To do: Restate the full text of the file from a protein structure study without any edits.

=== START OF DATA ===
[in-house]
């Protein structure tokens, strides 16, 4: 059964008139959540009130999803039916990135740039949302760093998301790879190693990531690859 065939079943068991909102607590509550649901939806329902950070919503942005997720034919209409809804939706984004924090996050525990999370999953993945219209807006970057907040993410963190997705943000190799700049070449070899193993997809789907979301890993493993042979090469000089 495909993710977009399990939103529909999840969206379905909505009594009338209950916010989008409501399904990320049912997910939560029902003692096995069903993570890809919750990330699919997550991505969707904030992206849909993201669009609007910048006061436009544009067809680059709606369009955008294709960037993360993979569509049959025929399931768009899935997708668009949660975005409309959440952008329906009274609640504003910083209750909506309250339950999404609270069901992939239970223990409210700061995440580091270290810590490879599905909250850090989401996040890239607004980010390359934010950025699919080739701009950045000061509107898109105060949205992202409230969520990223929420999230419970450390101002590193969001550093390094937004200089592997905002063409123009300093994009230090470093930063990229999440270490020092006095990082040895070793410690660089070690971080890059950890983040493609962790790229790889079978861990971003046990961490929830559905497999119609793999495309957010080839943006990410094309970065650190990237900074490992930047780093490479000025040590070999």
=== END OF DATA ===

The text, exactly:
[in-house]
């Protein structure tokens, strides 16, 4: 059964008139959540009130999803039916990135740039949302760093998301790879190693990531690859 065939079943068991909102607590509550649901939806329902950070919503942005997720034919209409809804939706984004924090996050525990999370999953993945219209807006970057907040993410963190997705943000190799700049070449070899193993997809789907979301890993493993042979090469000089 495909993710977009399990939103529909999840969206379905909505009594009338209950916010989008409501399904990320049912997910939560029902003692096995069903993570890809919750990330699919997550991505969707904030992206849909993201669009609007910048006061436009544009067809680059709606369009955008294709960037993360993979569509049959025929399931768009899935997708668009949660975005409309959440952008329906009274609640504003910083209750909506309250339950999404609270069901992939239970223990409210700061995440580091270290810590490879599905909250850090989401996040890239607004980010390359934010950025699919080739701009950045000061509107898109105060949205992202409230969520990223929420999230419970450390101002590193969001550093390094937004200089592997905002063409123009300093994009230090470093930063990229999440270490020092006095990082040895070793410690660089070690971080890059950890983040493609962790790229790889079978861990971003046990961490929830559905497999119609793999495309957010080839943006990410094309970065650190990237900074490992930047780093490479000025040590070999």